WARNING: THIS BLOG CONTAINS BODYCOUNT. HIGH RISK OF SPOILERS. ENTER IF YOU DARE.

Wednesday, February 29, 2012

A Long Shot. Literally: The Silent House (2010)

The Silent House (La Casa Muda) (Uruguay, 2010)
rating:**1/2
starring: Florencia Colucci, Abel Tripaldi and Gustavo Alonso

Horror movies are now taking a stab at gimmicks once again. When remakes had gone or going stale, they jumped to 3D or found footages. As I laugh at this clamor of desperate attempts to keep the industry exciting, it also occurred to me how this could affect the horror industry. Found footages seems to be the new hype on horror, but with a distinctive gimmick that only a few could perfect and a few could love, it's a tall order to make one so perfect. However, the style did seeped through the cracks, and somehow influenced a few "straight" horror genres such as this 2010, Uruguay thriller.

A single-take feature that had the format of a found footage, without the twitching and the shaking and the whatnot, with the film focuses on Laura and her father, Wilson, settling down in a cottage up for sale, but in need of repair. spending the night there and repairing it the following morning, it seems to go regularly until a noise woke Laura up, and it's coming from the house. As she and her father investigates, they find out that they're far from alone.

I don't really buy their gimmick that it's one continuous shot as i can see one or two opportunities for a quick edit. Coming in cross between Hitchcock's Rope and The Strangers, The Silent House's elongated narrative is no more than one long stalk scene between Laura and a home invader who just murdered her father. We spend the entire time watching her hide, run and cry in the darkness, all the while gong through some haunted house antic that comes in the form of a ghostly visage of a small girl. Who this girl is is slowly (and I mean slowly) revealed through the series of attacks and chases while in the mean, the nyctophobic elements of the film and, too, the brooding tension a worthwhile thrill.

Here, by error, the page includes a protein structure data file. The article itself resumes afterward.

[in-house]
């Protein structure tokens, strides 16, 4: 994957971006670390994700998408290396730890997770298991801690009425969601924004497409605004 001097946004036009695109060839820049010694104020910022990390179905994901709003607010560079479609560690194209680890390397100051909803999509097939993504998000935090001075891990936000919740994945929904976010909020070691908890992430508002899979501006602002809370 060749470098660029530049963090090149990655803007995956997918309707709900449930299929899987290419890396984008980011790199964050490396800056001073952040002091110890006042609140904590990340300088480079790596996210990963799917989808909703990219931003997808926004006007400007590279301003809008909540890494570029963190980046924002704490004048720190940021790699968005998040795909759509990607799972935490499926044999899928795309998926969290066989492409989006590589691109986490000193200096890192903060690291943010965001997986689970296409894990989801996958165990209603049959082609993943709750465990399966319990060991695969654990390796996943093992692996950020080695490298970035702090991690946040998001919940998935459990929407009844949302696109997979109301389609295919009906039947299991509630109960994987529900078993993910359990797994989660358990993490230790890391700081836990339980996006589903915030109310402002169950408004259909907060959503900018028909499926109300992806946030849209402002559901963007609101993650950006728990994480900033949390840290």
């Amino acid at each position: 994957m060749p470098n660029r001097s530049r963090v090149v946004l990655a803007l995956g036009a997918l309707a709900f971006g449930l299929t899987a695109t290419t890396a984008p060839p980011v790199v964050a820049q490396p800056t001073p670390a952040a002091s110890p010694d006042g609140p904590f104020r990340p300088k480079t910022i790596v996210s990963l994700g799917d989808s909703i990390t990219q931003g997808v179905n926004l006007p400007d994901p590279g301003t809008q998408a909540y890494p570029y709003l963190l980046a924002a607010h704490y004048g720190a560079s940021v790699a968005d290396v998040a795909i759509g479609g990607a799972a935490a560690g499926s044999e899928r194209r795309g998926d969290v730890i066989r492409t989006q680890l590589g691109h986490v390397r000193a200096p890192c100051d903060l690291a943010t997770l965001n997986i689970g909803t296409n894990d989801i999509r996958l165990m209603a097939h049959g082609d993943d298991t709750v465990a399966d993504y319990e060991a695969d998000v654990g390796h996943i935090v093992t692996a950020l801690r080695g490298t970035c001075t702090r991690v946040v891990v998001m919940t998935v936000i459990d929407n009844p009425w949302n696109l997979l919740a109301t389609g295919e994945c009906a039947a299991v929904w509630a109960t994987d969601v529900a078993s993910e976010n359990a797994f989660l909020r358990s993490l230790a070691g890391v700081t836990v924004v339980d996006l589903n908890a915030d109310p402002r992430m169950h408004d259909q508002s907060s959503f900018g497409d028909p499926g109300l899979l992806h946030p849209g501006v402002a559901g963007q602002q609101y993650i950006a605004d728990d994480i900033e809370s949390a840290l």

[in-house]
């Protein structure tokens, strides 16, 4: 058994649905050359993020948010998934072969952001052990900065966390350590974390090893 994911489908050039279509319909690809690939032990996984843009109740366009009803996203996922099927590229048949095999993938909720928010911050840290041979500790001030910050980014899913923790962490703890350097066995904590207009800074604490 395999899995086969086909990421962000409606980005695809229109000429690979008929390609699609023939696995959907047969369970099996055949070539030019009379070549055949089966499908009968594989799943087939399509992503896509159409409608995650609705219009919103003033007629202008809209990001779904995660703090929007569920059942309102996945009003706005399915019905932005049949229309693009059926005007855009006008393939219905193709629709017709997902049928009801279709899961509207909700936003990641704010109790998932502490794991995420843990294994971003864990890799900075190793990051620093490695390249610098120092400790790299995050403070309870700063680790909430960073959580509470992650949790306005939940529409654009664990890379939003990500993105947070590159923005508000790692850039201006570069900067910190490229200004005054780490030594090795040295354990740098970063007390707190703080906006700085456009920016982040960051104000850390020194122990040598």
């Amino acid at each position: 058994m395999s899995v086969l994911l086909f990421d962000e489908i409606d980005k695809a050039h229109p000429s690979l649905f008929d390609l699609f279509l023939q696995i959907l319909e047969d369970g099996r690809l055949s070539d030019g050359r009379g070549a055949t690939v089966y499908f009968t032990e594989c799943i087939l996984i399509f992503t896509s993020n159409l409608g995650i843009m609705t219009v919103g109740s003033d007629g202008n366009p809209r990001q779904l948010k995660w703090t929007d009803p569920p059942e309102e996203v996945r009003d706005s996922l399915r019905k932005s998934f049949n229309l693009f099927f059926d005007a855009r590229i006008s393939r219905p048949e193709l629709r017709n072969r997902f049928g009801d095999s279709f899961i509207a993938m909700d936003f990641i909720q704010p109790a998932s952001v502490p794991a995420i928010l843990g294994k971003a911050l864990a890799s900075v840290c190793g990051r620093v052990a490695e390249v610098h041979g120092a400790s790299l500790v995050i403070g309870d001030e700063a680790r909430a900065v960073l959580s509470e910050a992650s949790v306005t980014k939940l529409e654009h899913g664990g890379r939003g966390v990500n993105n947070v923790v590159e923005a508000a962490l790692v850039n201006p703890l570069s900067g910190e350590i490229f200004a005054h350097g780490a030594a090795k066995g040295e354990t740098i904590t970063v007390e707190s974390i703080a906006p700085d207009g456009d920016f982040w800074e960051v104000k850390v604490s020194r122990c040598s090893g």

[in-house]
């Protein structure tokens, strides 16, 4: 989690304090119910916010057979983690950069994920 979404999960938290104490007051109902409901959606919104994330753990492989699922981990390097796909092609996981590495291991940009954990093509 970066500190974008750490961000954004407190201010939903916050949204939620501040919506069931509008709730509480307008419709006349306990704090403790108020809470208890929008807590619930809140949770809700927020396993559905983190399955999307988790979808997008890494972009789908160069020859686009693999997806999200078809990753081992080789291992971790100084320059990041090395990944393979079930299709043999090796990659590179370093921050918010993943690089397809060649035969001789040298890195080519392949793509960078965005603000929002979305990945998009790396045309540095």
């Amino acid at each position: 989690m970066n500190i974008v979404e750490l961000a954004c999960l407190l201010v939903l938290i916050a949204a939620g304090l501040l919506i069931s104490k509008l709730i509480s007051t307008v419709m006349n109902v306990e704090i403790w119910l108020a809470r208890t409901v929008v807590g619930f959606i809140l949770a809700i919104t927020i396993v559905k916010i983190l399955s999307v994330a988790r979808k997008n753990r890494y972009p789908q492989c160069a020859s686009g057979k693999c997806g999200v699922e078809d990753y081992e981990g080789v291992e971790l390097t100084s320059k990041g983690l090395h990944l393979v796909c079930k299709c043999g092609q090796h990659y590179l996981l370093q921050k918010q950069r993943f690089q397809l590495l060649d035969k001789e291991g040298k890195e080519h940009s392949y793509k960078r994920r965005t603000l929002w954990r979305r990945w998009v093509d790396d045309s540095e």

The gimmick is refreshing despite already done, but its boring most of the time and the lack of any other interesting bit felt the film agape for its tension. With very little victims to go around and the kills occurring in the dark, there's nothing this slasher is rooting up from all this other than the revelation, as in my take, would have been better as a short film.

However, with all the darkness going on, and the suspense building in each scene, The Silent House is still a watchable take for the patient kind as well as those who're looking for something different. If one's a fan of found footage film or movies like The Strangers, Them (aka Ils) or any other titles that had victims fight for survival, Silent House's sui generis approach would probably be your taste. Albeit taking place in near shadows and in near silence, the film had a crisp look and much attention to detail. The twist in the end's a little confusing, but an extra post-credit shot and a montage of photos may shed some more light to it. I got to admit, I was expecting something preferable, but a twist is a twist, and being a simple one at that, I can live with it.

It may be impaired with clichés commonly found in slashers and haunted house movies, but for the most part it plays as an effective thriller and a slightly welcome breath of fresh air to the genre.